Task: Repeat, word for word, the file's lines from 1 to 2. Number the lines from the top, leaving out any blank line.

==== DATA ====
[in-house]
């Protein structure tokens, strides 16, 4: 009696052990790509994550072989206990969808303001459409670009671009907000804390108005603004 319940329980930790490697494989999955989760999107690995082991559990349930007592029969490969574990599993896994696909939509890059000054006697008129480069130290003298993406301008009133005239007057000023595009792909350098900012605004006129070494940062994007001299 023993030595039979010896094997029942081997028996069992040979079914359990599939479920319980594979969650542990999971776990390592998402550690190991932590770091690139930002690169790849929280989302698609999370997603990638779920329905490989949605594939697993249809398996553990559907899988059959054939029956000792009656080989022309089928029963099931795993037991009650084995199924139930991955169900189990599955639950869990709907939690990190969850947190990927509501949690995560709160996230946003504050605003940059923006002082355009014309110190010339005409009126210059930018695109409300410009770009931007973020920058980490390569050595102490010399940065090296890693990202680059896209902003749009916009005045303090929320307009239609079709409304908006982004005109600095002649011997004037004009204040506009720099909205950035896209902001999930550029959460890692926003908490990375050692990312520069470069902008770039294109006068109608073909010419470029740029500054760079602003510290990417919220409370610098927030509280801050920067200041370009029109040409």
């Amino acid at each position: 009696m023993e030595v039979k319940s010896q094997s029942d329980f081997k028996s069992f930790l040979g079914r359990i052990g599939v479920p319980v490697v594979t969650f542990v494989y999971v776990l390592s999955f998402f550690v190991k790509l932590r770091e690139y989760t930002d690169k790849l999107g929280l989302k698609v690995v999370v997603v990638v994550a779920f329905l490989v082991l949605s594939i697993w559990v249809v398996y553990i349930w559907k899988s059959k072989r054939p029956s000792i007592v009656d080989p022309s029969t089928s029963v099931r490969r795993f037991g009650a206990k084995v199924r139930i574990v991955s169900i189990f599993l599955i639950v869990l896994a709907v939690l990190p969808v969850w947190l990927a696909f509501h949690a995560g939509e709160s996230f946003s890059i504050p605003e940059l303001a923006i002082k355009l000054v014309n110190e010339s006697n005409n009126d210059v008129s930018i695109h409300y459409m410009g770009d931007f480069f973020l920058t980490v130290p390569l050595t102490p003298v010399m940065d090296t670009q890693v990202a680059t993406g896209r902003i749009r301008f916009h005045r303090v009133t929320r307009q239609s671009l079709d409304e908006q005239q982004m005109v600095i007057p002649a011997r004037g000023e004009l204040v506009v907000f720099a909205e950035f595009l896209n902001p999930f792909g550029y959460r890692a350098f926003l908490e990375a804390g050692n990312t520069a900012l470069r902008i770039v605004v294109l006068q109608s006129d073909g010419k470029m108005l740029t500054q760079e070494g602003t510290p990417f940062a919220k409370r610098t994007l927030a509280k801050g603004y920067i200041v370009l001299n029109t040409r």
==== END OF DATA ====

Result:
[in-house]
């Protein structure tokens, strides 16, 4: 009696052990790509994550072989206990969808303001459409670009671009907000804390108005603004 319940329980930790490697494989999955989760999107690995082991559990349930007592029969490969574990599993896994696909939509890059000054006697008129480069130290003298993406301008009133005239007057000023595009792909350098900012605004006129070494940062994007001299 023993030595039979010896094997029942081997028996069992040979079914359990599939479920319980594979969650542990999971776990390592998402550690190991932590770091690139930002690169790849929280989302698609999370997603990638779920329905490989949605594939697993249809398996553990559907899988059959054939029956000792009656080989022309089928029963099931795993037991009650084995199924139930991955169900189990599955639950869990709907939690990190969850947190990927509501949690995560709160996230946003504050605003940059923006002082355009014309110190010339005409009126210059930018695109409300410009770009931007973020920058980490390569050595102490010399940065090296890693990202680059896209902003749009916009005045303090929320307009239609079709409304908006982004005109600095002649011997004037004009204040506009720099909205950035896209902001999930550029959460890692926003908490990375050692990312520069470069902008770039294109006068109608073909010419470029740029500054760079602003510290990417919220409370610098927030509280801050920067200041370009029109040409």